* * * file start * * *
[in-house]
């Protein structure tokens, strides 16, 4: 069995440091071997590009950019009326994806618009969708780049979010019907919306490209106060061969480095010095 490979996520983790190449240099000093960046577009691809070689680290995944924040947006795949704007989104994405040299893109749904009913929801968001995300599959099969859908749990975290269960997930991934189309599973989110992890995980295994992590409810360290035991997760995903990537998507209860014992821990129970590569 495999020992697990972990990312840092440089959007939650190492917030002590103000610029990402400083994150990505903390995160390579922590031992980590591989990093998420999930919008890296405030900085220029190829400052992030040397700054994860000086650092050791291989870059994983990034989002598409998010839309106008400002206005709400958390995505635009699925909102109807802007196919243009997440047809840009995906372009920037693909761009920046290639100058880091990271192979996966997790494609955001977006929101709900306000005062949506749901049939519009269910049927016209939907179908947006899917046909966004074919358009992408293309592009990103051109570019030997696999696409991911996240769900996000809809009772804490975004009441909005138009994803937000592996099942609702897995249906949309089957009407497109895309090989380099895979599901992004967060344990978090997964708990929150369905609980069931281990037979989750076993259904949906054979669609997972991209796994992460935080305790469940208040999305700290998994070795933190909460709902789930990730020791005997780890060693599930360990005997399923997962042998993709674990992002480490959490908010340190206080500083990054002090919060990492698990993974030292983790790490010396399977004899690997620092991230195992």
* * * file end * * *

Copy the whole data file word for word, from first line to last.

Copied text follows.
[in-house]
């Protein structure tokens, strides 16, 4: 069995440091071997590009950019009326994806618009969708780049979010019907919306490209106060061969480095010095 490979996520983790190449240099000093960046577009691809070689680290995944924040947006795949704007989104994405040299893109749904009913929801968001995300599959099969859908749990975290269960997930991934189309599973989110992890995980295994992590409810360290035991997760995903990537998507209860014992821990129970590569 495999020992697990972990990312840092440089959007939650190492917030002590103000610029990402400083994150990505903390995160390579922590031992980590591989990093998420999930919008890296405030900085220029190829400052992030040397700054994860000086650092050791291989870059994983990034989002598409998010839309106008400002206005709400958390995505635009699925909102109807802007196919243009997440047809840009995906372009920037693909761009920046290639100058880091990271192979996966997790494609955001977006929101709900306000005062949506749901049939519009269910049927016209939907179908947006899917046909966004074919358009992408293309592009990103051109570019030997696999696409991911996240769900996000809809009772804490975004009441909005138009994803937000592996099942609702897995249906949309089957009407497109895309090989380099895979599901992004967060344990978090997964708990929150369905609980069931281990037979989750076993259904949906054979669609997972991209796994992460935080305790469940208040999305700290998994070795933190909460709902789930990730020791005997780890060693599930360990005997399923997962042998993709674990992002480490959490908010340190206080500083990054002090919060990492698990993974030292983790790490010396399977004899690997620092991230195992």